The autonomic nervous system has two primary components: sympathetic (“fight or flight”) and parasympathetic (“rest and digest”). Each of these states can profoundly affect nearly every organ in the body.
There is one nerve more associated with the parasympathetic state than any other: the vagus nerve, or cranial nerve X.
Organs the Vagus Nerve Stimulates
Vagus means “wanderer”, and the nerve is so named because it innervates most of the body’s major organs. It has a strong effect on the gut especially (hence “rest and digest”), increasing stomach acid, pancreatic enzyme release, and bile release from the gallbladder, as well as increasing gut motility—making the intestines “move”.
As you might imagine, it also has a powerful effect on the cardiovascular system in terms of heart rate and blood pressure: our blood pressure and heart rates are lower when we’re relaxed, and higher when stressed.
The vagus nerve also increases blood flow to the kidneys, assisting with filtration and electrolyte balance. Vagus stimulation to the bladder encourages urine retention—which is one reason why urine release can occur in times of high stress or fear (that’s a function of the sympathetic nervous system, the opposite of the parasympathetic).
Hormones that Stimulate the Vagus Nerve (Or Vice Versa)
The functions of the vagus nerve are closely tied to a number of hormonal cues. What this means: balancing hormones can have a powerful effect on the body’s ability to moderate stress. If you’re constantly in “fight or flight,” here are some of the systems and hormones that are likely out of balance… or conversely, balancing these systems might help you to find a new set point nearer to “rest and digest.”
- The HPA Axis (hypothalamus, pituitary, and adrenals) and their hormones: CRH, ACTH, and cortisol. Cortisol is the main stress hormone, but it follows a chain of command involving the other two hormones.
- The thyroid. Balanced cortisol (above) also encourages the production of the active thyroid hormone T3, and adequate T3 is necessary for metabolism, gut motility, and it also activates the vagus nerve.
- VIP (vasoactive intestinal peptide). This is most relevant for controlling inflammation in cases of biotoxin illness such as Lyme Disease or mold toxicity.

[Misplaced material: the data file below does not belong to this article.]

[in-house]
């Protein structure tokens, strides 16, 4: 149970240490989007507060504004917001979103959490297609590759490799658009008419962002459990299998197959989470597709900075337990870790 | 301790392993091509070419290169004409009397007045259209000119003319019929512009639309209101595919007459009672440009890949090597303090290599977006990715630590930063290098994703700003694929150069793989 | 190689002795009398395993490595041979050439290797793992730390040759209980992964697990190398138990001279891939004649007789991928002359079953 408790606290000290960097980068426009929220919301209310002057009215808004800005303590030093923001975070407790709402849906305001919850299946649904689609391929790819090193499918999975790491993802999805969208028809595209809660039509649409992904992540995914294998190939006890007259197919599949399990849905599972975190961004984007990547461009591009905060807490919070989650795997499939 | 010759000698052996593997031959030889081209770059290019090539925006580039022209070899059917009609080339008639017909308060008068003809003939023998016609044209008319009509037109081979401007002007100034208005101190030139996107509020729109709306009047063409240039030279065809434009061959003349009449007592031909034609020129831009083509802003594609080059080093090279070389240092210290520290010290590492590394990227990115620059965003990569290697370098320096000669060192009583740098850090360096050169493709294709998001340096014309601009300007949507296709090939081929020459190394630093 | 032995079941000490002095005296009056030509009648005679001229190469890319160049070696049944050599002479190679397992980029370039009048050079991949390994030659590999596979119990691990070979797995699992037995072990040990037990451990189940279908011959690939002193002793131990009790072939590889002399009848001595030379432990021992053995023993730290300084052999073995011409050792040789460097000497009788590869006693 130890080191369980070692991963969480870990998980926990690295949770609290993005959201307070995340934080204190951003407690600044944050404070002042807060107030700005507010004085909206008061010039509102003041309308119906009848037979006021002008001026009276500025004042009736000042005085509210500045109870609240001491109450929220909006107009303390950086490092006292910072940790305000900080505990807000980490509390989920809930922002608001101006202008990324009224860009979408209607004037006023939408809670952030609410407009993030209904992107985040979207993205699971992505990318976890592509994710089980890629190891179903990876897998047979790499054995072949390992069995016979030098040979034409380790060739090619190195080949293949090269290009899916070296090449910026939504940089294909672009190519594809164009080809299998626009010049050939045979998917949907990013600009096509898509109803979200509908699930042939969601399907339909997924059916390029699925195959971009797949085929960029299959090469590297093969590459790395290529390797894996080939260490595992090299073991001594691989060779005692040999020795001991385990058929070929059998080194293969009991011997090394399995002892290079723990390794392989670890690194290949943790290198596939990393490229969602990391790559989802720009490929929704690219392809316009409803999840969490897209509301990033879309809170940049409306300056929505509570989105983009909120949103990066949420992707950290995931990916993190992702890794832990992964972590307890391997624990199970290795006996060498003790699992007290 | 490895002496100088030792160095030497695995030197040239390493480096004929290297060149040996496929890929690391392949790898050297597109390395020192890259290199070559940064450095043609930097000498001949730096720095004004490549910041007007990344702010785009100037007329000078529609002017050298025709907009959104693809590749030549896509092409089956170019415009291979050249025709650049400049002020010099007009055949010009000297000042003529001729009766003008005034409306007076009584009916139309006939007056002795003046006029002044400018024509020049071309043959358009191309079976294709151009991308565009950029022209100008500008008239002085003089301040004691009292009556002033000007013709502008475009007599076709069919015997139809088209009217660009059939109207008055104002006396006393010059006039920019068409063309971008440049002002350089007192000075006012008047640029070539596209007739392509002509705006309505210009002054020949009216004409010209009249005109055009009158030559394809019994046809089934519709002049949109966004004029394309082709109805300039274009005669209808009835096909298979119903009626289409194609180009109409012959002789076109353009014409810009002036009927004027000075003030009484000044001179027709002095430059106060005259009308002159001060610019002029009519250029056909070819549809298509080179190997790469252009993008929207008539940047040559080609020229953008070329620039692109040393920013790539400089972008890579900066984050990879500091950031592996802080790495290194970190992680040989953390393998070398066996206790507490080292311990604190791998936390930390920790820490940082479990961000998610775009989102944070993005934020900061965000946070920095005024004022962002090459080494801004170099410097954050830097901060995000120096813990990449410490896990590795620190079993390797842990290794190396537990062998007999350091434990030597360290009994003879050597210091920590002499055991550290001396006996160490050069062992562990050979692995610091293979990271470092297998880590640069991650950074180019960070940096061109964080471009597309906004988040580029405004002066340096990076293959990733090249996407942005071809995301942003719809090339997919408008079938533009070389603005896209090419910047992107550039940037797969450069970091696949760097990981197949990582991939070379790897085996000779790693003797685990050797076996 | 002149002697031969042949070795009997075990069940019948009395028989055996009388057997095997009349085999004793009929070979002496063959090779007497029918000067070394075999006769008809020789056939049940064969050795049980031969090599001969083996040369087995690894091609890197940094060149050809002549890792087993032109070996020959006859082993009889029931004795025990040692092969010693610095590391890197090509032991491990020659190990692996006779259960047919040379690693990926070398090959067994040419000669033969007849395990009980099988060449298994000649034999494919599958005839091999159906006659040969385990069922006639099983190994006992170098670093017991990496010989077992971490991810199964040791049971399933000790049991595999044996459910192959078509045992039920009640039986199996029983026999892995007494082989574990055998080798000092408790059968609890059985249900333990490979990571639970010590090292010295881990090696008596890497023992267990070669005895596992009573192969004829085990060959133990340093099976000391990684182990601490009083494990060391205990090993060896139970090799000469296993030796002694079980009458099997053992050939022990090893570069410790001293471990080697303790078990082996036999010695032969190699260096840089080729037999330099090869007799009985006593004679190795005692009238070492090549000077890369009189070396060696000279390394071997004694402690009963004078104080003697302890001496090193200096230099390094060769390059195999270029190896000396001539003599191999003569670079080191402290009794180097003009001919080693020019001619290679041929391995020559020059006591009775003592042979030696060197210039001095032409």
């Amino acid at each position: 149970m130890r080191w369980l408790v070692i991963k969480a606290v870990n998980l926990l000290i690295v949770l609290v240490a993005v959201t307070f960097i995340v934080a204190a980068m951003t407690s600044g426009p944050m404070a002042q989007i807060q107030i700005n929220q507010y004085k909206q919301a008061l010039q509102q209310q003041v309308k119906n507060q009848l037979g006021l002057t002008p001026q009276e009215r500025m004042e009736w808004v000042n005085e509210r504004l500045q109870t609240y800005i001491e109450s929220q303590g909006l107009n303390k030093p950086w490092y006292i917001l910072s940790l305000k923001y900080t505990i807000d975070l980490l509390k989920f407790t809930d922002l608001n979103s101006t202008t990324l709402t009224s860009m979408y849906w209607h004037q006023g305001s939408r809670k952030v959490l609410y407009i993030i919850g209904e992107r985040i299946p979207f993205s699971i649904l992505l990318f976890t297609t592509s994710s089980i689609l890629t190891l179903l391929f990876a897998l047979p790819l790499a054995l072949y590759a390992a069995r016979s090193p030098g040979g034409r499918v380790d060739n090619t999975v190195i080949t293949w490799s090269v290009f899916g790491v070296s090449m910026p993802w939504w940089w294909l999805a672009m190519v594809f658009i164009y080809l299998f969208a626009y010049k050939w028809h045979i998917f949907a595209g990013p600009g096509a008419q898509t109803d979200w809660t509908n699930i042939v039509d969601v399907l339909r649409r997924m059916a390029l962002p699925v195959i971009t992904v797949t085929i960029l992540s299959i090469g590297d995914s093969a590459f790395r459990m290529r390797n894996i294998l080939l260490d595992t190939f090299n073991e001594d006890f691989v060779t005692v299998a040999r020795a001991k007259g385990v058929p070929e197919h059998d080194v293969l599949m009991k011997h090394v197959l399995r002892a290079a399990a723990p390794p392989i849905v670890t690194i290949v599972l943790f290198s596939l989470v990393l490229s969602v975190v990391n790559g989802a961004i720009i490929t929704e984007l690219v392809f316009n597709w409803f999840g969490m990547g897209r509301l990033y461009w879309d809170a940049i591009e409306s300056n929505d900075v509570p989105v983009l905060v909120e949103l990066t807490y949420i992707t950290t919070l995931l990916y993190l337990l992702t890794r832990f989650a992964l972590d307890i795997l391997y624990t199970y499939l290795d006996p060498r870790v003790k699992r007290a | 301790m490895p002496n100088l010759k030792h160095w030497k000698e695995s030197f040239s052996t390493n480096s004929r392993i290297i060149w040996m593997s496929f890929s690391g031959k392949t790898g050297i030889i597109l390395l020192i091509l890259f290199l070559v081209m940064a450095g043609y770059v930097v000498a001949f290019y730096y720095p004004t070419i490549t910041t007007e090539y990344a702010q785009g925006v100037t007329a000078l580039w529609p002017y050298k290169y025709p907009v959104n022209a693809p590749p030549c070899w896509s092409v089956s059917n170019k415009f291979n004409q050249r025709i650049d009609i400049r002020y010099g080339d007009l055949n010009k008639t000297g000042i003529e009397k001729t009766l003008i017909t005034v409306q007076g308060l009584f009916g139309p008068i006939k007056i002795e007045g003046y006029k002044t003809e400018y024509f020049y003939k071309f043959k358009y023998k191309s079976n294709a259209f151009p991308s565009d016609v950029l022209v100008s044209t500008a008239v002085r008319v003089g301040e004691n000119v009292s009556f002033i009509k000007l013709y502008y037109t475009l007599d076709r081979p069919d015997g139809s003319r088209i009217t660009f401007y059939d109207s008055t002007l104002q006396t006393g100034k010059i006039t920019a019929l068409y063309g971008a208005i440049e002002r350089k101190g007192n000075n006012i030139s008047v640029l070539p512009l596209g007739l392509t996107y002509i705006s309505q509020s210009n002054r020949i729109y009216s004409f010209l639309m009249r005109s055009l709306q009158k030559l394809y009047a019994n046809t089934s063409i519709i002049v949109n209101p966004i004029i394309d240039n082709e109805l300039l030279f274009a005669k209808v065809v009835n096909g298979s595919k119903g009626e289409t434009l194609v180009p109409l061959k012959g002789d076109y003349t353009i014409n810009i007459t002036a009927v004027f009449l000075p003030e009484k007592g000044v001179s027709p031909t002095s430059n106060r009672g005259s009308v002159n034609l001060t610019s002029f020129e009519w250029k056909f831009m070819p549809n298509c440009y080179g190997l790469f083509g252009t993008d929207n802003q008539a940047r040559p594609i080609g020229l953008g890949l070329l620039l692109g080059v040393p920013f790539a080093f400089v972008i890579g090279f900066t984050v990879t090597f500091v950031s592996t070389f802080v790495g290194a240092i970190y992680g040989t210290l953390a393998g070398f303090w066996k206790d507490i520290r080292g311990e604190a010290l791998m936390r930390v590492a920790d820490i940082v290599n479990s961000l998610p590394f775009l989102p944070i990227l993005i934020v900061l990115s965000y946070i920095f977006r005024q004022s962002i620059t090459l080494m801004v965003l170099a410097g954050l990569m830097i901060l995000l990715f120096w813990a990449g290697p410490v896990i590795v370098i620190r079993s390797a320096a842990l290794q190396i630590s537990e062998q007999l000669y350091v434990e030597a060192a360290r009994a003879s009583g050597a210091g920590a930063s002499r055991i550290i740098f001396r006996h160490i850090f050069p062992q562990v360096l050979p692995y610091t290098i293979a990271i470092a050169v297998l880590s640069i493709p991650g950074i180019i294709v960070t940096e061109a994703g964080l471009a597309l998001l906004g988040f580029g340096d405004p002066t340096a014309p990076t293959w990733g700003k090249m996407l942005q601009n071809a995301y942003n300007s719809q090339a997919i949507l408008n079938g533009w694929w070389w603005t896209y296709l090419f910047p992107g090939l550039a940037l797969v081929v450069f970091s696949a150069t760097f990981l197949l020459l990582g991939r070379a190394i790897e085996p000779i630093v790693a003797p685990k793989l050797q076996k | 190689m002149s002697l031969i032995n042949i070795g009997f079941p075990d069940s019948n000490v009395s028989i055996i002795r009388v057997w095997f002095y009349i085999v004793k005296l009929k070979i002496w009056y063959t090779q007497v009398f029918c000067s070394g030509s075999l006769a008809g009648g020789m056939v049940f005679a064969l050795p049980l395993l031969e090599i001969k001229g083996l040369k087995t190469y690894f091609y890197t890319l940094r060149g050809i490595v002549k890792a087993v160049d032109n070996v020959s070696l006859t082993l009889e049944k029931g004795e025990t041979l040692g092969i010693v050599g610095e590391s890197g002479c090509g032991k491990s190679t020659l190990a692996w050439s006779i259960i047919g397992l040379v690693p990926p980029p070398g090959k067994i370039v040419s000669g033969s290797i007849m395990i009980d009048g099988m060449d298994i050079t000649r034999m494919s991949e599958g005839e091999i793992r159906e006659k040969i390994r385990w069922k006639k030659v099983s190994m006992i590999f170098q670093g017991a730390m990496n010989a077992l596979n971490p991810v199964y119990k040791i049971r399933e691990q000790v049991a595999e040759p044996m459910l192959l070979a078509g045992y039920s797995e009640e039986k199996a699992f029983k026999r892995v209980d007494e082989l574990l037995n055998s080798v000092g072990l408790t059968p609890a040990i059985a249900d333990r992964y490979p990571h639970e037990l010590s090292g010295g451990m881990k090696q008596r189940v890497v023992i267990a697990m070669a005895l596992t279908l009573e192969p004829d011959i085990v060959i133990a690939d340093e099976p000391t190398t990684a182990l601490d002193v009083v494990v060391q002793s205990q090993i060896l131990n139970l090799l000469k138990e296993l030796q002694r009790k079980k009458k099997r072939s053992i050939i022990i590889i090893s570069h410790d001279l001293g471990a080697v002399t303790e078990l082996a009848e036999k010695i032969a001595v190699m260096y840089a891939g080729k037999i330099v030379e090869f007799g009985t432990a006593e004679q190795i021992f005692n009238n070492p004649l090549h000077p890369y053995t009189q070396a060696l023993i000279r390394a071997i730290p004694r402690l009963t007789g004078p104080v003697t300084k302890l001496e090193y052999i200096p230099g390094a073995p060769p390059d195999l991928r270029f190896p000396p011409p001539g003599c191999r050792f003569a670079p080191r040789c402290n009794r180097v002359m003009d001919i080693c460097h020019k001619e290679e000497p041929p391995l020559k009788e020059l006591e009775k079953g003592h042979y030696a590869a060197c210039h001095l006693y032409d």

- Ghrelin. Ghrelin is the brain’s signal to the gut to eat, putting you in the “rest and digest” state.
- Insulin. Back to “rest and digest”: the glucose from your food will stimulate insulin release, and insulin will stimulate the vagus nerve as well (so that you can digest the food you just consumed).
- Growth and muscle repair: The vagus nerve also helps to regulate the release of testosterone, growth hormone, IGF-1.
Relaxation Techniques: Stimulating the Vagus Nerve Directly
Perhaps even more useful in the moment of crisis are relaxation techniques that can hit all the organ systems at once, getting you you out of “fight or flight” mode and instead into “rest and digest” quickly.
All of the stress management techniques here will put you into a parasympathetic state. But perhaps the most profound approach is deep breathing. Any stress management technique worth its salt will put you in a state of deep breathing, such as yoga, meditation, or massage.
You also might try eating something, or even just chewing gum—the act of chewing “tricks” your body into thinking you’re about to eat, which stimulates the parasympathetic nervous system to get ready to digest.
Hydrotherapy is also a great way to calm down your nervous system—particularly the cold phase. You might think this would have the opposite effect—after all, an acute cold shock to the system isn’t exactly the most relaxing idea in the world. But because your body is a living system always seeking homeostasis (or balance), an initial sympathetic shock of this kind will apparently give way to a parasympathetic backlash. So try splashing your face with icy water, or even end your shower on cold!
You want to spend as much of your time in a parasympathetic state as possible—“fight or flight” should be relatively rare. These autonomic nervous states affect nearly every organ system, and they affect or are affected by quite a few hormone systems. So if you spend too much time in “fight or flight,” don’t ignore any hormone imbalance you might also have—it’s all interconnected!
Also, pick one or a few of the relaxation techniques to try for a quick exit the next time you find yourself in an escalating “fight or flight” state.
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